Empty benches: Need to strengthen judiciary

The acute shortage of judges in our law courts at all levels is only the most visible aspect of a problem that ails our entire judicial system, right from the lowest to the highest level.

Among others, it is the main factor behind the delay in disposal of cases and the resultant backlog.

In proportion to its population, India has the lowest number of judges among the major democracies of the world. 

In its 120th report (1987) on manpower planning, the Law Commission placed the judge-population ratio at 10 judges per million people as against Australia’s 58, Canada 75, UK 100 and 130 in the US.

Based on population growth and the litigation rate, it had rightly recommended a five-fold increase, raising the strength of the judiciary to 50 judges per million population within five years.

While the judge-population ratio still remains little above 13 judges per million people, the litigant population has seen manifold increase thanks to growing literacy, rights awareness and improved transport systems.

Taking a serious view of this, the Apex court in the All India Judges Association vs.

Union of India and others case (1992) ruled that there should be at least a 10 per cent increase in the judges’ strength every year, as recommended by the Law Commission long ago. 

The court had set the deadline of 31 March, 2003 for the appointment of sufficient number of judges, besides the creation of about 38,000 posts of judicial officers within the next three years.

It also directed the Centre to impress upon the states the need for increasing the inadequate judge strength to wipe out the mounting judicial backlog.

But neither the Law Commission’s recommendation nor the direction of the Supreme Court could move the executive into making the required number of appointments.

The total strength of judicial officials, including the 31 judges of the Supreme Court, is little more than 17,600.

Even the existing judge strength further goes down when judicial vacancies are not filled for long.

The Supreme Court will have its full sanctioned strength of 31 judges, including the chief justice, with the recent appointment of two more judges, for the first time in several years. 

But it will soon be working at less than 75 per cent of its total sanctioned strength when one-third of its senior-most judges retire in quick succession by October 29 this year, the largest number of retirements in a single year since Independence.

The country will also see three chief justices for the first time in a year in 2014. 

The apex court’s backlog of nearly 70,000 cases has reached an all time high this year which may further increase if there has been some delay in filling up resultant vacancies. 

On an average, 5,000 new cases are filed  every month while 4,000 are disposed of adding  thereby about 1,000 more cases each month to the grand total.

As on August 8, last year, 280 posts of judges - about 31 per cent of the total sanctioned strength of 907 - were vacant in the country’s 24 high courts. 

And this figure might have further risen with the retirement of 26 more judges during the last few months.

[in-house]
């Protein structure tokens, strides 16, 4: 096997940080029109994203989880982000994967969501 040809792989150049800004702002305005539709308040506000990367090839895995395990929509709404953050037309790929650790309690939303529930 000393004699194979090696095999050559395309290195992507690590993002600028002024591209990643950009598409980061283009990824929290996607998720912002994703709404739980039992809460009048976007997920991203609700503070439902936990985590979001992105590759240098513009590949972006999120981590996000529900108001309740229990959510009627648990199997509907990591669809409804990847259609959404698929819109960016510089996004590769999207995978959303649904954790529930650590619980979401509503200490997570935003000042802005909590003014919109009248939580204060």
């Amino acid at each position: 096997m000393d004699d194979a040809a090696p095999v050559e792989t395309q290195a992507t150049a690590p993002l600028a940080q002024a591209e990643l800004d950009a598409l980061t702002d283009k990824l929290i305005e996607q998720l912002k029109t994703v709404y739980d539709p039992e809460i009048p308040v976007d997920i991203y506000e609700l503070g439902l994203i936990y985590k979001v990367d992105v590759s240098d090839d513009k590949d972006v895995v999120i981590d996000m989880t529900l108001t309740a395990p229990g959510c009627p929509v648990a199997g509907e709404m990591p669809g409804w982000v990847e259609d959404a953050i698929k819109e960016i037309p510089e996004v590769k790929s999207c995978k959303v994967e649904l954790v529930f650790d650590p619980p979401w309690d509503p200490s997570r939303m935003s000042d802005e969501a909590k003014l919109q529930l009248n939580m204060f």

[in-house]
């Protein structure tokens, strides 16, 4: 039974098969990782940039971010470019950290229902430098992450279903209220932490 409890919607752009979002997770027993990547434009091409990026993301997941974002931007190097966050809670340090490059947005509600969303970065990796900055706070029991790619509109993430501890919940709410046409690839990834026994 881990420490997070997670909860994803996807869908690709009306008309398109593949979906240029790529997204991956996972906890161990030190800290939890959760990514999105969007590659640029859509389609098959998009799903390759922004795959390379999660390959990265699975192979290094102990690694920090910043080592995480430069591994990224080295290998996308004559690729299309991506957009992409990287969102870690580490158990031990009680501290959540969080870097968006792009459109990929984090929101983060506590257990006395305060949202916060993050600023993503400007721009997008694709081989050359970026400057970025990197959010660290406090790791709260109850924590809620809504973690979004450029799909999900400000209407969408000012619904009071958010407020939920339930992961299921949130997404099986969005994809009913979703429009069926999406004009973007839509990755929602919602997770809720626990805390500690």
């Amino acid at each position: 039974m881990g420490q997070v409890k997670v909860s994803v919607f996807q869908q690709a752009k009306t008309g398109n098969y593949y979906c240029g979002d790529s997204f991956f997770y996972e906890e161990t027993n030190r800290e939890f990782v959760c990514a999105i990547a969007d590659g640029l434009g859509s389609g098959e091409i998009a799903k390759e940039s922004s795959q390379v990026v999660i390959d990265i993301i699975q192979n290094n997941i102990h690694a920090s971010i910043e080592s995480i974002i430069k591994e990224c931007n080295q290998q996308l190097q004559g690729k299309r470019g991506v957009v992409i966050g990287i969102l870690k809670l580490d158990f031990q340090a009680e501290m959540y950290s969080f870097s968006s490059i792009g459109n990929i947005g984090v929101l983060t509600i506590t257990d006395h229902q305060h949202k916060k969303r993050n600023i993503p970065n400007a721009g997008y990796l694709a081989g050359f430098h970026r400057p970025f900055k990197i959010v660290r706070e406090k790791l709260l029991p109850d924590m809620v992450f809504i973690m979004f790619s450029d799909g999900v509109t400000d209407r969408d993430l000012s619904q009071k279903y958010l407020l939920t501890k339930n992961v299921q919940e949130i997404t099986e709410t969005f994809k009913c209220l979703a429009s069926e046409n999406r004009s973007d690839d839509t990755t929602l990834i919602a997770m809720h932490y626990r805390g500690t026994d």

A decade back when there were 21 high courts, the vacancy level was 24 per cent. Though cases are piling up in high courts across the country, there seems to be no urgency to provide adequate number of judges to handle them.

Subordinate judiciary

Nor is the situation in the subordinate judiciary, reeling under the maximum backlog of cases (around 2.69 crore), any better.

It has suffered utter neglect in matters of judicial reforms at the hands of state governments. 

For, whether it is appointment of judges, filling of vacancies, or providing of basic facilities to enable subordinate courts to function at reasonable levels of efficiency, their attitude has been marked by indifference and sometimes political partisanship.

It is indeed shocking that against the actual requirement of 75,000 judicial officers, the sanctioned strength of judges remains just 17,151. 

Out of this, 3,170 posts are vacant and only 13,981 incumbents are working across the country, according to the Supreme Court’s report on vacancies and pending cases. 

It means that 15 per cent of the courts where citizens seek justice at the first instance are headless. 

Under the present collegium system, the appointment process for top judicial posts is unduly time-consuming as it requires consultation and approval from various constitutional authorities.

While it usually begins after the occurrence of a vacant seat, vacancies keep on arising on account of retirements, resignations or elevation of judges. 

Established lawyers are rarely willing to give up their lucrative practice to join the bench.

Until the proposed Judicial Appointments Commission (JAC) comes into being to take care of judicial appointments, the existing selection process ought to be speeded up to fill the vacant positions expeditiously. 

Whenever a vacancy is expected to arise, steps should be initiated well in advance and the process of appointment completed beforehand. 

Filling of vacancies should be an ongoing process, instead of once in a blue moon exercise. 

In the case of resignation or death, the selection process should come into play without delay to ensure that the courts work with full strength.

It goes without saying that inadequate judge strength seriously hampers the judiciary’s ability to deliver justice within a time-bound frame.

It is bound to diminish people’s faith not only in the judiciary but democracy itself.

Inordinate delays also mean high rate of acquittals in criminal cases.

Unable to get justice from courts, victims often take the law into their hands to settle scores with culprits. This only aggravates the problem of law and order.

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